Symmetry and Proportion

There is a certain symmetry and proportion that is naturally attractive to the human sub-conscious – a perfectly symmetrical face attracts our attention for example. You might initially think almost all of us have symmetrical faces but in fact very few of us do. 

You can test for your own symmetry, or most likely lack of it, by looking in the mirror and alternately hiding and revealing each side of your face. Most people find the two sides are remarkably different.  This is why seeing ourselves in photos can surprise us – because we’re accustomed to seeing ourselves flipped in our reflection, but this is not how we appear to others.Although our eye is attracted to symmetry, perfectly symmetrical faces can present as a bit flat or boring. Another thing humans very often find attractive or engaging is an animated person, and the more animated someone is, the more character they will have in their face, and this very often results in asymmetry, which can be intriguing.

If you love your asymmetry, wearing symmetrical clothing will highlight it but if you find the asymmetry in your face disturbing, dressing in asymmetrically designed clothing will harmonise well with you, rather than providing contrast for your asymmetry. A biker-style jacket with a diagonal zip is an example of asymmetrical clothing.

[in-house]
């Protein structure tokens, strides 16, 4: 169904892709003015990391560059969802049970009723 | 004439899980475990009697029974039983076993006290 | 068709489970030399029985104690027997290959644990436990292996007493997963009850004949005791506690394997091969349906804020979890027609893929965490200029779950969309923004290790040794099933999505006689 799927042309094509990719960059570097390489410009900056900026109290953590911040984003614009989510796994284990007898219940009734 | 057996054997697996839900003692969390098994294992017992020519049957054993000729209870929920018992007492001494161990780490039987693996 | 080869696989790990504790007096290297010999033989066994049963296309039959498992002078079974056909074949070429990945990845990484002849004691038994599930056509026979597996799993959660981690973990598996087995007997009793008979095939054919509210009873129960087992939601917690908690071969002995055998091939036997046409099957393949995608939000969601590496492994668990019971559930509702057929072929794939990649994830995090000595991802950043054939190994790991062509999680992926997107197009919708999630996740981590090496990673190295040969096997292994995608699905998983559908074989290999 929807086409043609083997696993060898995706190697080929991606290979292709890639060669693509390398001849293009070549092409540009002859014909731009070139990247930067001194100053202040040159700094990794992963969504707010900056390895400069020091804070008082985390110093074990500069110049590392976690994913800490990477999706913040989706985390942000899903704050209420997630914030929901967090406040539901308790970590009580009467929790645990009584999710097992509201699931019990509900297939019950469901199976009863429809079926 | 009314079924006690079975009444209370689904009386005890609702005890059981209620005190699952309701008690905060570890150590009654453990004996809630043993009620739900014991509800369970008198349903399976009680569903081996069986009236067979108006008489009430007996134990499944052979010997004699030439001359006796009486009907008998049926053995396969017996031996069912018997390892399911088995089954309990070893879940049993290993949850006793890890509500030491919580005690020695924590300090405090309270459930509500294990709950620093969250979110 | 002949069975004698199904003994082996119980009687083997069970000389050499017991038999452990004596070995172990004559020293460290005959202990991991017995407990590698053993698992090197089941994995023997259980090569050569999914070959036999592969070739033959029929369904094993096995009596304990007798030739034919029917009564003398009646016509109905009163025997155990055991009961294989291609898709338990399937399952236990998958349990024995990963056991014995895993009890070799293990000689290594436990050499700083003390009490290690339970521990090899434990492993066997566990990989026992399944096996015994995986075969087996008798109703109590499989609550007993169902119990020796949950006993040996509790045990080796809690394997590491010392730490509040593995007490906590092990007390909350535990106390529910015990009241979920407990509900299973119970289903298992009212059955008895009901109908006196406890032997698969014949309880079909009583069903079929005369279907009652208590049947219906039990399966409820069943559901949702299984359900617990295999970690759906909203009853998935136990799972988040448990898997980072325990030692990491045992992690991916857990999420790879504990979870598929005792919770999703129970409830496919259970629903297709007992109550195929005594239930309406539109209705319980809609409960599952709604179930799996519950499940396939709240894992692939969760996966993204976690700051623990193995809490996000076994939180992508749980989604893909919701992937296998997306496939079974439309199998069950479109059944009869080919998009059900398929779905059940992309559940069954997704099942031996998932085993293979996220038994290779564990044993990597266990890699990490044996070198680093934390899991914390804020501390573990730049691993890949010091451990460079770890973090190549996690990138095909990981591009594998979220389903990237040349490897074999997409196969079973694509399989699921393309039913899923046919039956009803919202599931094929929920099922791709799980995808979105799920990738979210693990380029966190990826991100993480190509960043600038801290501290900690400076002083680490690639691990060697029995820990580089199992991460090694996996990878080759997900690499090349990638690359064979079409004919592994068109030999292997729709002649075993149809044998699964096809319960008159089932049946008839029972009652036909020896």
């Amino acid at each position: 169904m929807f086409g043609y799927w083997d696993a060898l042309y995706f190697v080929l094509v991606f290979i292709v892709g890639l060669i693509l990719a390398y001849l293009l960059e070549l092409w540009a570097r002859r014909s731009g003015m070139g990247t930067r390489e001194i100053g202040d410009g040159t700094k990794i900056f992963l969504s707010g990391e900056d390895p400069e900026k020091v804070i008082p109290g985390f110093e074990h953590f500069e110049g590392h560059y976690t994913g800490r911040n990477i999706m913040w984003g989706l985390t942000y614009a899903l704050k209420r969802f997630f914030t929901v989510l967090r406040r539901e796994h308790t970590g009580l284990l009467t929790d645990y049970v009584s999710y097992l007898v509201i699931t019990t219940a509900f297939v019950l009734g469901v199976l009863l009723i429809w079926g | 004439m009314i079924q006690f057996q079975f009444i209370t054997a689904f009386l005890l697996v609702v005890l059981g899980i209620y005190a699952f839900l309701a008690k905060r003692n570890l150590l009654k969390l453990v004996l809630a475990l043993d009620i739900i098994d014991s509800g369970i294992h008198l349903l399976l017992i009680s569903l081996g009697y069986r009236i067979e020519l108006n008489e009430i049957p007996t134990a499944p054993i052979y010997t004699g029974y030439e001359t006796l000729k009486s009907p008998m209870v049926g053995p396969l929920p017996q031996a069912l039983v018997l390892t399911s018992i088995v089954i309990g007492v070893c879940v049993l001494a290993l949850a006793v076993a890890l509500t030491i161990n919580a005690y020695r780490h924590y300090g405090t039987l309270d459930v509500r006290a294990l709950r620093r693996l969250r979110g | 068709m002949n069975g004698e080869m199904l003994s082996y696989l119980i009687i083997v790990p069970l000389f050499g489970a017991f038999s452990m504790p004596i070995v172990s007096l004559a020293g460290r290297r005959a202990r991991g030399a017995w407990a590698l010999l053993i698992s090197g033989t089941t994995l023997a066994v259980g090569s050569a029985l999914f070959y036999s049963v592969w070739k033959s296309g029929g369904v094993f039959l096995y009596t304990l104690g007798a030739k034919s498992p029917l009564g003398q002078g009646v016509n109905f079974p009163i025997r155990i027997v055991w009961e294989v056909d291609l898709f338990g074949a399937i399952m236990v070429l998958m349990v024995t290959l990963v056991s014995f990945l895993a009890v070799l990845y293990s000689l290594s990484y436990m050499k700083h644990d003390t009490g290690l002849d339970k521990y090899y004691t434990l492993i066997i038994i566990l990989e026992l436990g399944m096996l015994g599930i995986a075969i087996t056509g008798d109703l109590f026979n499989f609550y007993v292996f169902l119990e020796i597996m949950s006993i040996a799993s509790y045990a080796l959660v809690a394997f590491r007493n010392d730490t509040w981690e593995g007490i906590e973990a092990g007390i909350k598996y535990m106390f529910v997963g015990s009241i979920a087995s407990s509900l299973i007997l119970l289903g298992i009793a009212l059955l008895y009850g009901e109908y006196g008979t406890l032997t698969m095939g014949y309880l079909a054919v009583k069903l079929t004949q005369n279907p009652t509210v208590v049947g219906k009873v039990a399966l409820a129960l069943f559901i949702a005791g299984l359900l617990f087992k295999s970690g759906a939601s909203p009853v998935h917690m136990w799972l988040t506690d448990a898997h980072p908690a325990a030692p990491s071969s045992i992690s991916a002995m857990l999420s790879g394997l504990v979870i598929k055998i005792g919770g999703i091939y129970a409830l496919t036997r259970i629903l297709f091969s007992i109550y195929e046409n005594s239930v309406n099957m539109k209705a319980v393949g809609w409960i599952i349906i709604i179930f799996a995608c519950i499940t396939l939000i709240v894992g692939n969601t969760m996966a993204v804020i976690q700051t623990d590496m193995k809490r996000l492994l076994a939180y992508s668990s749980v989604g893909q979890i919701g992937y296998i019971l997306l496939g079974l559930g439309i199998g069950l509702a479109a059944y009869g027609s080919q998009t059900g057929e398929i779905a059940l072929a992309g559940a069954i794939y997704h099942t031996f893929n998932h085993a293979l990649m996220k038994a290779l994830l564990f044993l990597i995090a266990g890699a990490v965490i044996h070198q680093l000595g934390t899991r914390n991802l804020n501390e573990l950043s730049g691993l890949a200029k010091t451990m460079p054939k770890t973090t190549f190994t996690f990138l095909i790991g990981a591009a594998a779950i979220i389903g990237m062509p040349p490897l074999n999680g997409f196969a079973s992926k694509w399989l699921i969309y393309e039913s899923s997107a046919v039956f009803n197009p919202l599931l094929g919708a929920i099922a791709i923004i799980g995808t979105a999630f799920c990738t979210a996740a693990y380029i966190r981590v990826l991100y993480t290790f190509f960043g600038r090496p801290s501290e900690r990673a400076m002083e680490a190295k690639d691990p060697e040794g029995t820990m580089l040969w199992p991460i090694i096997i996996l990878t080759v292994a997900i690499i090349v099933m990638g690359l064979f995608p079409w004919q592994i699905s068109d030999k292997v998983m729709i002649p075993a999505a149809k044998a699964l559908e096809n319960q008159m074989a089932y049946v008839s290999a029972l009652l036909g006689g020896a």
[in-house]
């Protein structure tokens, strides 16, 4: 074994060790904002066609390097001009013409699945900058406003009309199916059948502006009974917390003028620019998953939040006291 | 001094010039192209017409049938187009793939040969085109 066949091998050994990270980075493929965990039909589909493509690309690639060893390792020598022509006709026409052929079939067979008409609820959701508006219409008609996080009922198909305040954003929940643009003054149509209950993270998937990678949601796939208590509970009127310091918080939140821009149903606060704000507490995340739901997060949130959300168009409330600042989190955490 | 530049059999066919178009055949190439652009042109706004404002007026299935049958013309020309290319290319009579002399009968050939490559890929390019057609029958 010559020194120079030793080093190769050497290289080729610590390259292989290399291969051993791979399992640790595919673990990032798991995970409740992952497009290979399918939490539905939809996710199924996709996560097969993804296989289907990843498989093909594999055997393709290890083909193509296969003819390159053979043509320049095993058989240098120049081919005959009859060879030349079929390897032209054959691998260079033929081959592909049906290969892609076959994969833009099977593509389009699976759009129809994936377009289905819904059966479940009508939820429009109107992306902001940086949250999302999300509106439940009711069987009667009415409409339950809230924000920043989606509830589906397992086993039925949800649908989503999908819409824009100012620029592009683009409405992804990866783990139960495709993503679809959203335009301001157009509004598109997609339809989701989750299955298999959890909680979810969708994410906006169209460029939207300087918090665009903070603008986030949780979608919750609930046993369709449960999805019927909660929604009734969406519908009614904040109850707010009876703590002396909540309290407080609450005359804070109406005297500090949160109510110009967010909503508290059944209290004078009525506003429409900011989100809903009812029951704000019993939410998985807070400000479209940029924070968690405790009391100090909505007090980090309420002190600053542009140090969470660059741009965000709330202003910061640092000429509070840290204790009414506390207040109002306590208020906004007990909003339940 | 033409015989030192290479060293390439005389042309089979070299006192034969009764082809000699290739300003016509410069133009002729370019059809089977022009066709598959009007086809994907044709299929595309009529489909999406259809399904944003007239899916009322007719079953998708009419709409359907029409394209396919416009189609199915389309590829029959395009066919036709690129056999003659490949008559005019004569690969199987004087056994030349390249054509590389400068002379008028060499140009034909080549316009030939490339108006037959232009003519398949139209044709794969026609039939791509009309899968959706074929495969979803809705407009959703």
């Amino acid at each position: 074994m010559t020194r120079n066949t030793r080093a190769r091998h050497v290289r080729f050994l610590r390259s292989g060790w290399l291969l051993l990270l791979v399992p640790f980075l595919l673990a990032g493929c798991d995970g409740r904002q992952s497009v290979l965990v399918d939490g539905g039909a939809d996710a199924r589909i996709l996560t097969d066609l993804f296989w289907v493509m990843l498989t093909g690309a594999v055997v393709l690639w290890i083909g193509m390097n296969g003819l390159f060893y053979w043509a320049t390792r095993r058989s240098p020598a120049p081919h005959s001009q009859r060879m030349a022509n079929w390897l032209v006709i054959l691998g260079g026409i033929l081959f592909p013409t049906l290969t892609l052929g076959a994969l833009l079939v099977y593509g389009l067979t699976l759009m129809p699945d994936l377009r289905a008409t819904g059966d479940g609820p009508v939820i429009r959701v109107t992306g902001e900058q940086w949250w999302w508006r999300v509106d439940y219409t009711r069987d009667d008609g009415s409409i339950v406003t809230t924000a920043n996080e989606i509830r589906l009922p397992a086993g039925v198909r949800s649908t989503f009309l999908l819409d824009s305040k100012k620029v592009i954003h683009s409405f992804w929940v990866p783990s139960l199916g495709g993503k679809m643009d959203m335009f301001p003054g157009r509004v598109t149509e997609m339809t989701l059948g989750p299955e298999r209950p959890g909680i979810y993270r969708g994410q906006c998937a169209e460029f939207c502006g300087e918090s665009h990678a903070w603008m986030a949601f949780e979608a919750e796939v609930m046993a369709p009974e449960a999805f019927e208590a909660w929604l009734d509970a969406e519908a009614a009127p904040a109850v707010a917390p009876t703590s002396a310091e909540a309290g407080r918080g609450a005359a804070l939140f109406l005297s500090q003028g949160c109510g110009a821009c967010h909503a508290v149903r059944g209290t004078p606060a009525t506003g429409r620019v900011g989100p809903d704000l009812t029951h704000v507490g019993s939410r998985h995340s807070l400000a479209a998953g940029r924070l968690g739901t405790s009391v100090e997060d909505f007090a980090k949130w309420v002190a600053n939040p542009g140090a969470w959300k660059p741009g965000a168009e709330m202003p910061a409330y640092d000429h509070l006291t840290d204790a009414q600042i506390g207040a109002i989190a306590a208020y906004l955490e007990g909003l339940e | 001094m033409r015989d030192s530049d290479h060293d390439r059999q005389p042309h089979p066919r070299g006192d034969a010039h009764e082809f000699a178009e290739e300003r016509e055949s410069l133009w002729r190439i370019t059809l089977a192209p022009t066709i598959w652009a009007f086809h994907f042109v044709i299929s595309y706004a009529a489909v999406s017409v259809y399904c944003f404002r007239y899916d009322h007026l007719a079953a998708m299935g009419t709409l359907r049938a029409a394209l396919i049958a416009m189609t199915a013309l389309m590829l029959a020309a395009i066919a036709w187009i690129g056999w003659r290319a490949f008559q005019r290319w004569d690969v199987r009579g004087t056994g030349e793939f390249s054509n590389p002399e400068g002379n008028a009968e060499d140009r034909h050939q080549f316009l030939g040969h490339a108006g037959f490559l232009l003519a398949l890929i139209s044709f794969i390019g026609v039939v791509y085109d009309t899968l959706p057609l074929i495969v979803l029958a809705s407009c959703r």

129768614_6199e714c9The sub-conscious is also attracted to certain proportions over others – this is so in nature, art, architecture and the human body. The ‘ideal’ proportion for the human body (according to Leonardo Da Vinci) is eight head heights, meaning the body from the tip of your toes to your chin would measure seven times your head length and be evenly divided at key points with the crotch being the absolute vertical centre of the body.

But before you start scrutinising your own body please note that hardly anyone has these so called ‘ideal’ proportions, least of all fashion models whose legs are often Photoshopped to such ridiculously long lengths that they end up looking quite weird! When playing with the proportions of our clothing we’ll generally find particular looks we prefer; it’s because we find that certain looks give us the appearance of proportions we like. There are all kinds of tricks and optical illusions we can play with our clothing to give the appearance of alternate proportions and silhouettes. For example, tucked in tops versus untucked tops.

Throughout history humans have played with shape and proportions in their clothing to introduce fun, excitement and novelty to the way we dress. Every part of the body has been padded, bound, or wrapped to elongate, curve, maximise, minimise, enhance natural contrast, streamline – you name it, we’ve done it. For a fascinating description and sociological narrative of some of the more popular shapes we’ve inflicted on the human body check out Danielle Meder’s blog post: Silhouettes and Signals:

Photo credit: Roger Smith / Foter / Creative Commons Attribution-NonCommercial-NoDerivs 2.0 Generic (CC BY-NC-ND 2.0)

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